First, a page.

Larry: I never thought that I would eat so much white rice! Also, I have become more willing to live in a large city and take public transportation regularly since living in the Philippines. I could never do that before living in the Philippines.
Iva: I love the outdoorsy nature of Americans. I love traveling, even when I was in the Philippines, but I was never exposed to camping and more difficult nature adventure, like longer hikes and backpacking. It could be difficult at times but I like it.
TQP: Can you describe a funny situation when you were “lost in translation/culture”?
Larry: We often go hiking together and I am usually much faster on the trail than Iva. One time when I was going too fast, Iva should at me and told me to “walk on my face”. I looked at her in confusion then I started laughing hysterically because I realized that she did something that Filipinos sometimes do when speaking English, mix up her ‘f’s and ‘p’s. She meant to say “walk on my pace”.
Iva: I told him to write that one. He also finds it funny when I say hippopotamus.
TQP: Where do you both plan on living in the future?
We want to stay in the Bay Area for the near future, but we would like to have access to some land where we can be closer to what we eat and rely on our neighbors. It’s difficult to think about right now because we are in a small one-bedroom apartment that we can barely afford.
TQP: Do you have any suggestions or advice for people who find themselves in an international, intercultural, or multi-language relationship?
I think you have to be extra patient and try to understand where your spouse is coming from culturally. A lot of misunderstandings come from a difference in culture, and you have to learn to respect those differences rather than try to change them.
TQP: What was your biggest fear (or the thing you were worried the most about) before entering your relationship?
Larry: I wasn’t worried before entering the relationship. I got worried once I fell in love with Iva and wanted to propose to her. I was worried about adjusting back to the United States (yes my own country), getting a “real” job, and being apart from Iva for six months while waiting for her to get a visa. All of those things were very challenging, but I think we’ve gotten through the worst of it.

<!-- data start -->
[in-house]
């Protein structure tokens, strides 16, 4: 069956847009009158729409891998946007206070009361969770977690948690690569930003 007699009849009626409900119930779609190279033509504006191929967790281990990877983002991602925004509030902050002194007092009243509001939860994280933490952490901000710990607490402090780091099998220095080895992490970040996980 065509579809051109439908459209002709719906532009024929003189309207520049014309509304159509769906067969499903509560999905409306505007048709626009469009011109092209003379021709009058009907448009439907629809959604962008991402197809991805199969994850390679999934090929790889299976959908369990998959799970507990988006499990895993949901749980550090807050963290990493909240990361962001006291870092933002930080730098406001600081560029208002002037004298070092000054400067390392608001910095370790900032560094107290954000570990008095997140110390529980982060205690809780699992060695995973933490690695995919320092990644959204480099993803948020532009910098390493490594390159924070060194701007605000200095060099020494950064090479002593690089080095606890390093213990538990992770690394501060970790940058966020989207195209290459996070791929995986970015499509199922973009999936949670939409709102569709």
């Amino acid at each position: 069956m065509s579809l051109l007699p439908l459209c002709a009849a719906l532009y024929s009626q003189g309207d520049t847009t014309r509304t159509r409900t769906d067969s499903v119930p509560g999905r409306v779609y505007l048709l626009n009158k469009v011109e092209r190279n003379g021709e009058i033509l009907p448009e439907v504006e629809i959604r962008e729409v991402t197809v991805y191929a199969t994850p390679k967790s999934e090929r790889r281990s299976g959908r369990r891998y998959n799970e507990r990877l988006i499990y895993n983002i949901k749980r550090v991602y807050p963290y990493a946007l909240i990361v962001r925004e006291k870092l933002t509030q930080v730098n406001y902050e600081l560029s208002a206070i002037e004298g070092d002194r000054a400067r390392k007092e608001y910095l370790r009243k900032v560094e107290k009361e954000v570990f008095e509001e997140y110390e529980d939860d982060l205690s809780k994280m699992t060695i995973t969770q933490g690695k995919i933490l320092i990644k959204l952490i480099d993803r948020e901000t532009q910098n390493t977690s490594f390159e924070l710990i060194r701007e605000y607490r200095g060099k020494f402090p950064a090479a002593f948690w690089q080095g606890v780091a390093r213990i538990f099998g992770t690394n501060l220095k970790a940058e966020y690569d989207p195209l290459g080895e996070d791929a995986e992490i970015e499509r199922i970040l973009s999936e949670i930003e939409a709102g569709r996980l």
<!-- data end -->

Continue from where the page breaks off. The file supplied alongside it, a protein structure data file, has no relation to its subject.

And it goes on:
Iva: I honestly had no fear entering into a relationship with him. My fear was more about when I had to move to the US and thinking I would be leaving my family, and that I would have to start all over again – carrer-wise.
TQP: What has being in your international, intercultural, and multi-language relationship taught the both of you?
Larry: I have really learned how to compromise and work as a team. Before, I was much more used to getting exactly what I wanted.
Iva: Yes, that is all about being a team – that we need to communicate probably even more than couples of similar cultures just because we need to make sure what we want to say is exactly what the other one hears, and vice versa. We are different in so many ways, and we celebrate them because that’s how we learn from each other.
TQP: Your favorite phrase your partner says in their language?
Larry: I love how she says “sarap”. I use that all the time when something feels or tastes good.
Iva: “I love you.” *cheesy grin*
TQP: What is the one dish that your partner cooks, from their culture, that is your absolute favorite?
Larry: Iva doesn’t cook, except maybe ramen noodles. I actually cook Filipino food better than she does!
Iva: I cook rice, too! But yes, he is the better cook. And of all that he prepares, I love his adobo (a Filipino dish) the most. I wash the dishes though.
TQP: This one is a bit more personal, but can you explain that feeling, love, between you two and why it’s so strong, why it works, and how being in this type of relationship makes you stronger as a couple?
It’s really our dark sense of humor. We laugh at the same things and that keeps us going together. You need to be able to join about dark and disgusting things. That is one of the measures of a great marriage.
Larry and Iva, thank you SO much, for sharing your love story with the Pineapplers and being open to getting personal with us. I loved all of the extra questions you answered because it really made me fall in love with y’all even more! (: Thank you for being so open and allowing us to peek inside what being an international marriage looks like and the cultural differences that you both need to face. What really resonated with me was Larry’s need for time alone, while Iva loved always being together. It’s something my boyfriend and I also struggle with, because I love being around him, and he definitely needs his alone time! Funny thing is, he’s from Europe and I’m from the States! If you loved reading about Larry and Iva, be sure to check out their blog: Green Phils. You can also follow them on Facebook and Twitter!
The International Couples Series was created to inspire and highlight some of the challenges and funny moments of being in an international relationship. My hope is to inspire those who are in these relationships, that if the relationship is healthy, it can really be worth all of the paperwork and visa headache! Stay tuned for my next series, featuring some badass women who created their own business and found a way to live a life that gives them their daily adventure!
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International Couples Series: Finding Love Abroad